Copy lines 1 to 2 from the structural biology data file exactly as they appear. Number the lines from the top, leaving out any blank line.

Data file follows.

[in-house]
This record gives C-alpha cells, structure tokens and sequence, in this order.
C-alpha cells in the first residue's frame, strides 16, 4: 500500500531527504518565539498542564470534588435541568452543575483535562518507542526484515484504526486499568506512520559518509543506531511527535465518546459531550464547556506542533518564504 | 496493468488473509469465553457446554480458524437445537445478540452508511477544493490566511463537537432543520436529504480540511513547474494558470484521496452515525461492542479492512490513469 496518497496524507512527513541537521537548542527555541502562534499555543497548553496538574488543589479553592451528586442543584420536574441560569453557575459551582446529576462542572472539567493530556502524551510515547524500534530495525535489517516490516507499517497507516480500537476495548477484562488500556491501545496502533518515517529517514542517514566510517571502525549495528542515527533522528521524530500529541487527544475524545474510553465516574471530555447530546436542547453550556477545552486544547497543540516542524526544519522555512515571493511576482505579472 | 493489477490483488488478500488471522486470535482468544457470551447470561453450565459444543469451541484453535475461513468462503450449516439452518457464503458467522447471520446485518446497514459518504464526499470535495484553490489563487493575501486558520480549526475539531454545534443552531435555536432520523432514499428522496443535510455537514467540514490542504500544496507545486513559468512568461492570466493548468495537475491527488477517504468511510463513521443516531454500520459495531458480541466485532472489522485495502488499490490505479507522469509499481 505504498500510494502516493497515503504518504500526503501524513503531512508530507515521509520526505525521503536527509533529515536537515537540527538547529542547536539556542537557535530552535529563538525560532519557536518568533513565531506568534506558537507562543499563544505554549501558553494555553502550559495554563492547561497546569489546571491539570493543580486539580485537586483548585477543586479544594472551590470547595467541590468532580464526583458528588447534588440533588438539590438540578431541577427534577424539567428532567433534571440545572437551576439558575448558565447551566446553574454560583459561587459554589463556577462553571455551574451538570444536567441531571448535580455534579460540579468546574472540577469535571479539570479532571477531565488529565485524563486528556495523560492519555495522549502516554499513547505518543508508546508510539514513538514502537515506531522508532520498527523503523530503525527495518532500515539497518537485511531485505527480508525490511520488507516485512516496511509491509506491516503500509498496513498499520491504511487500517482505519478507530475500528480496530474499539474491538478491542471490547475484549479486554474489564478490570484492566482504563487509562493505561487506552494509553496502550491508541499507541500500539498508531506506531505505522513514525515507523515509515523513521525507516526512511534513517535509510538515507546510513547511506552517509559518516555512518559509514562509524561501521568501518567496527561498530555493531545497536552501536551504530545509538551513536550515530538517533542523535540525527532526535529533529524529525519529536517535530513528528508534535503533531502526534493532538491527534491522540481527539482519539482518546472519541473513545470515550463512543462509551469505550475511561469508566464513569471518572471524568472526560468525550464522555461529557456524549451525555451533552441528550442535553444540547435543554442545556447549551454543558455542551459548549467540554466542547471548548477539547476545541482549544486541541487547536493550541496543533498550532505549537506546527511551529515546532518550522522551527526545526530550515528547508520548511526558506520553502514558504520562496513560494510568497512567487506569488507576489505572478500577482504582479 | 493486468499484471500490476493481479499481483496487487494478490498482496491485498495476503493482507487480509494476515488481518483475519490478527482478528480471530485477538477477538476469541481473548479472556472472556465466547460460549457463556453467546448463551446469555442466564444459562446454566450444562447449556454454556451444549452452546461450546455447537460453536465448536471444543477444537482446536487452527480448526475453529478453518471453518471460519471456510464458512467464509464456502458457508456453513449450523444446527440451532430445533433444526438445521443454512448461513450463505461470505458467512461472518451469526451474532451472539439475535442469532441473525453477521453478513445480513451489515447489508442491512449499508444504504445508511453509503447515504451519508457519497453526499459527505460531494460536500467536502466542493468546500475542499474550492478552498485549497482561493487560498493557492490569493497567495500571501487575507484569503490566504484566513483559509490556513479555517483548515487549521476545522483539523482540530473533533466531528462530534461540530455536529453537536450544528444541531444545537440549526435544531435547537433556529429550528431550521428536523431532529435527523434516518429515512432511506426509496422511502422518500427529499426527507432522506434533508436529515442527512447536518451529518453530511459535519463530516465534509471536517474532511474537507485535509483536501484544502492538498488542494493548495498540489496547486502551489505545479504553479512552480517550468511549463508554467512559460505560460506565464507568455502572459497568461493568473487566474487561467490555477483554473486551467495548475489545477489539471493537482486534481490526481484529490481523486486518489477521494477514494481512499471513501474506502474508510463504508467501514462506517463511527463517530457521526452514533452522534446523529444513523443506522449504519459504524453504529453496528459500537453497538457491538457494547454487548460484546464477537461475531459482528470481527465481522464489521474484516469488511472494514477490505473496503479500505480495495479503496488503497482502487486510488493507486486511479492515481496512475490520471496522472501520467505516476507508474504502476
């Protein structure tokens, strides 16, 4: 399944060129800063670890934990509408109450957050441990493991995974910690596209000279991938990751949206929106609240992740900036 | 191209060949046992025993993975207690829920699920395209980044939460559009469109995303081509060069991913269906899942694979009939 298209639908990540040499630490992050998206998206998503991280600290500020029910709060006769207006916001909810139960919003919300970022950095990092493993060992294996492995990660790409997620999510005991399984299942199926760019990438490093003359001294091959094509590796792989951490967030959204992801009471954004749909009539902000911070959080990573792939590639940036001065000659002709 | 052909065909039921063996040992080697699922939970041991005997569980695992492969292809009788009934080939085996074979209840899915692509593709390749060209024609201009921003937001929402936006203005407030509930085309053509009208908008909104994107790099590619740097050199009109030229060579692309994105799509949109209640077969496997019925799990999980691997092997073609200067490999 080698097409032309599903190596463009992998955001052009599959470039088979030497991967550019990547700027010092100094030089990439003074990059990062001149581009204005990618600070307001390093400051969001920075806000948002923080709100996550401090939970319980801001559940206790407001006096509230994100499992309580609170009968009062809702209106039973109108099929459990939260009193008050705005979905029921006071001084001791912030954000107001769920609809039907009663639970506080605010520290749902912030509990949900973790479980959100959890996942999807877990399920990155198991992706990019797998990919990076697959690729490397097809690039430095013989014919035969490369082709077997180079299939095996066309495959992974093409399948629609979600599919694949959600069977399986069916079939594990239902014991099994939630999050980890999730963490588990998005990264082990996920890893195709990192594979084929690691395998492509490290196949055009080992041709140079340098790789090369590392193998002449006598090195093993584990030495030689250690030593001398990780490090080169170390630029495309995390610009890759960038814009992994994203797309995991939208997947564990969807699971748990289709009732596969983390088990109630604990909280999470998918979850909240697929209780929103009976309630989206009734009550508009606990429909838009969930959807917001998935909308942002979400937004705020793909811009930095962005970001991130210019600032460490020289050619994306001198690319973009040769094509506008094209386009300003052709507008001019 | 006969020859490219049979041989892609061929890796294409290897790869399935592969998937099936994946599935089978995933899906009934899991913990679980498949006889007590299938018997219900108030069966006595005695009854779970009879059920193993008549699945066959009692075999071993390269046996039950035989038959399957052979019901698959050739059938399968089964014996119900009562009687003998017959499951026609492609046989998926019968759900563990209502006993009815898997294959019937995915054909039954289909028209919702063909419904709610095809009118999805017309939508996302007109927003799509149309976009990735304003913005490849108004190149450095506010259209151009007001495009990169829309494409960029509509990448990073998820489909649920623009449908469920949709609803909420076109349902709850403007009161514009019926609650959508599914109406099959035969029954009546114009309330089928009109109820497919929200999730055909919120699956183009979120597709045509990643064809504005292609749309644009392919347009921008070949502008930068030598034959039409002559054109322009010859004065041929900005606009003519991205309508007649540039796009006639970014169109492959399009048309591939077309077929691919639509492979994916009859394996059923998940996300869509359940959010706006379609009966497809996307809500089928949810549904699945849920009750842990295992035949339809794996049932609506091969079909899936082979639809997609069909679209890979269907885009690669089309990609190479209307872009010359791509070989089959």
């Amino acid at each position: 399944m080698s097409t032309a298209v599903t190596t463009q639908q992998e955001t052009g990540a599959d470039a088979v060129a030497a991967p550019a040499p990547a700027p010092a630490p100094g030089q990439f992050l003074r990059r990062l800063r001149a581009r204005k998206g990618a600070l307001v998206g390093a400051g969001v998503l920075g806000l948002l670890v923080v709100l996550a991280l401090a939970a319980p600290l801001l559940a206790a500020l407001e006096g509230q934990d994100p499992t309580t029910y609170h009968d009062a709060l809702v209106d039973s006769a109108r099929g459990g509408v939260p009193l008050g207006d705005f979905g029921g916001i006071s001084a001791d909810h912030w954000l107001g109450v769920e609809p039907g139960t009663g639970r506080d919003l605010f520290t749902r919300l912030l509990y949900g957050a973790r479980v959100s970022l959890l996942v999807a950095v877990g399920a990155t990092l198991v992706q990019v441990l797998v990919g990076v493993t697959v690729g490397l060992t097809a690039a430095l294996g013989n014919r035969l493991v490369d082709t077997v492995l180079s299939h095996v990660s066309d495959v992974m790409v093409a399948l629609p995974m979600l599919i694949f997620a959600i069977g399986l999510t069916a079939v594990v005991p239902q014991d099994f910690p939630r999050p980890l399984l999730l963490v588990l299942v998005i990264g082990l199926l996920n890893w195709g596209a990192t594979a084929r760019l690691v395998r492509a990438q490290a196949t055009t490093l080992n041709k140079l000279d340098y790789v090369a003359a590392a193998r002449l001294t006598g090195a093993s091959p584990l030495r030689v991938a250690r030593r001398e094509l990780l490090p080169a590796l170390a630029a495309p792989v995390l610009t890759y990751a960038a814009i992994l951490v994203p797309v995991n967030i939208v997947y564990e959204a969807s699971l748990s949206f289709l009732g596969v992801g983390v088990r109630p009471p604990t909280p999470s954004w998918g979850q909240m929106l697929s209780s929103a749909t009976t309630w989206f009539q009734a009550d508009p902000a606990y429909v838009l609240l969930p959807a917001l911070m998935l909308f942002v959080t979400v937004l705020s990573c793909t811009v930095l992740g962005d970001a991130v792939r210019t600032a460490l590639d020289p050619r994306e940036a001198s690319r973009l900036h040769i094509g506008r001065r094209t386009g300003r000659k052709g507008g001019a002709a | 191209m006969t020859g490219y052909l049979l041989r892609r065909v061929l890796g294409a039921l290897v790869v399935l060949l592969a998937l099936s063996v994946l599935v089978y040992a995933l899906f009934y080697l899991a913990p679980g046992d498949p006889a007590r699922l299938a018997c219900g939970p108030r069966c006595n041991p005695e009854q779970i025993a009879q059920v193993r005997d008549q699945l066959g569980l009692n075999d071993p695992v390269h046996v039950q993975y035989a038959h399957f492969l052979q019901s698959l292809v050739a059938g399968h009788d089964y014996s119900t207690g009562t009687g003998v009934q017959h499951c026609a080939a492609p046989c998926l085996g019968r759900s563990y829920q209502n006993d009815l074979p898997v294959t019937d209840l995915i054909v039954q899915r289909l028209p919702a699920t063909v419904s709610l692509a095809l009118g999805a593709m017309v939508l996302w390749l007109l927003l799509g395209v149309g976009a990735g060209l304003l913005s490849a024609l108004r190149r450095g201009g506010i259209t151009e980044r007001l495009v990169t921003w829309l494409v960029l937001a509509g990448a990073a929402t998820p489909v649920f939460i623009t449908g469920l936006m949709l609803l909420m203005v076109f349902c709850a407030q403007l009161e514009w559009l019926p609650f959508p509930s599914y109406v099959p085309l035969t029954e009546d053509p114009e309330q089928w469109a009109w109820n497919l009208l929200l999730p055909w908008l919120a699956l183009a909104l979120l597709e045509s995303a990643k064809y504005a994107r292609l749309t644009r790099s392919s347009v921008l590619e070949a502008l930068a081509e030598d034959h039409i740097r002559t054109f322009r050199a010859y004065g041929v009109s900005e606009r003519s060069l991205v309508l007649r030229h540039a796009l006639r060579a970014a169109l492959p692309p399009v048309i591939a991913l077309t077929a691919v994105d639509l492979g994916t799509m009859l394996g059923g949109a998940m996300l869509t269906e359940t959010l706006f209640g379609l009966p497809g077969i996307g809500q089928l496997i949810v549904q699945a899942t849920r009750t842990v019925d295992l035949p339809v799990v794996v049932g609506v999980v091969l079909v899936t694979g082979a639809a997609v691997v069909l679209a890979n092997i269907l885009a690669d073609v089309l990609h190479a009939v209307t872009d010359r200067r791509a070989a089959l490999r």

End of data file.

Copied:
[in-house]
This record gives C-alpha cells, structure tokens and sequence, in this order.